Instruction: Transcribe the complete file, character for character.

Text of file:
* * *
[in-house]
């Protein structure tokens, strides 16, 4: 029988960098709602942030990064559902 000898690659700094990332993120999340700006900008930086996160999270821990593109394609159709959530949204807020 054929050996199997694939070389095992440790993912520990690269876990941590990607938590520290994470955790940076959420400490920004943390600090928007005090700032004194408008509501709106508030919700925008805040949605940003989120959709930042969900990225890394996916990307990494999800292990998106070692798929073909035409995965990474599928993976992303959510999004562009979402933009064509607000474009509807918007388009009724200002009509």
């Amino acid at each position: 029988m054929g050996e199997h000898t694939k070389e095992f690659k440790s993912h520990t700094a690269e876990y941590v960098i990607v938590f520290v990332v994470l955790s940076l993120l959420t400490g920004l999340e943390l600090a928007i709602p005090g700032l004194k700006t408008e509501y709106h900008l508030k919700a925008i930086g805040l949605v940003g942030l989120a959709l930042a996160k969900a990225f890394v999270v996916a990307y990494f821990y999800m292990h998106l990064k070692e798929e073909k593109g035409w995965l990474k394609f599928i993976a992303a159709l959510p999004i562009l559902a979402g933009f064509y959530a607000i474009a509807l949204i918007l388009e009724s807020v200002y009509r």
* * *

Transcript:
[in-house]
């Protein structure tokens, strides 16, 4: 029988960098709602942030990064559902 000898690659700094990332993120999340700006900008930086996160999270821990593109394609159709959530949204807020 054929050996199997694939070389095992440790993912520990690269876990941590990607938590520290994470955790940076959420400490920004943390600090928007005090700032004194408008509501709106508030919700925008805040949605940003989120959709930042969900990225890394996916990307990494999800292990998106070692798929073909035409995965990474599928993976992303959510999004562009979402933009064509607000474009509807918007388009009724200002009509």
């Amino acid at each position: 029988m054929g050996e199997h000898t694939k070389e095992f690659k440790s993912h520990t700094a690269e876990y941590v960098i990607v938590f520290v990332v994470l955790s940076l993120l959420t400490g920004l999340e943390l600090a928007i709602p005090g700032l004194k700006t408008e509501y709106h900008l508030k919700a925008i930086g805040l949605v940003g942030l989120a959709l930042a996160k969900a990225f890394v999270v996916a990307y990494f821990y999800m292990h998106l990064k070692e798929e073909k593109g035409w995965l990474k394609f599928i993976a992303a159709l959510p999004i562009l559902a979402g933009f064509y959530a607000i474009a509807l949204i918007l388009e009724s807020v200002y009509r």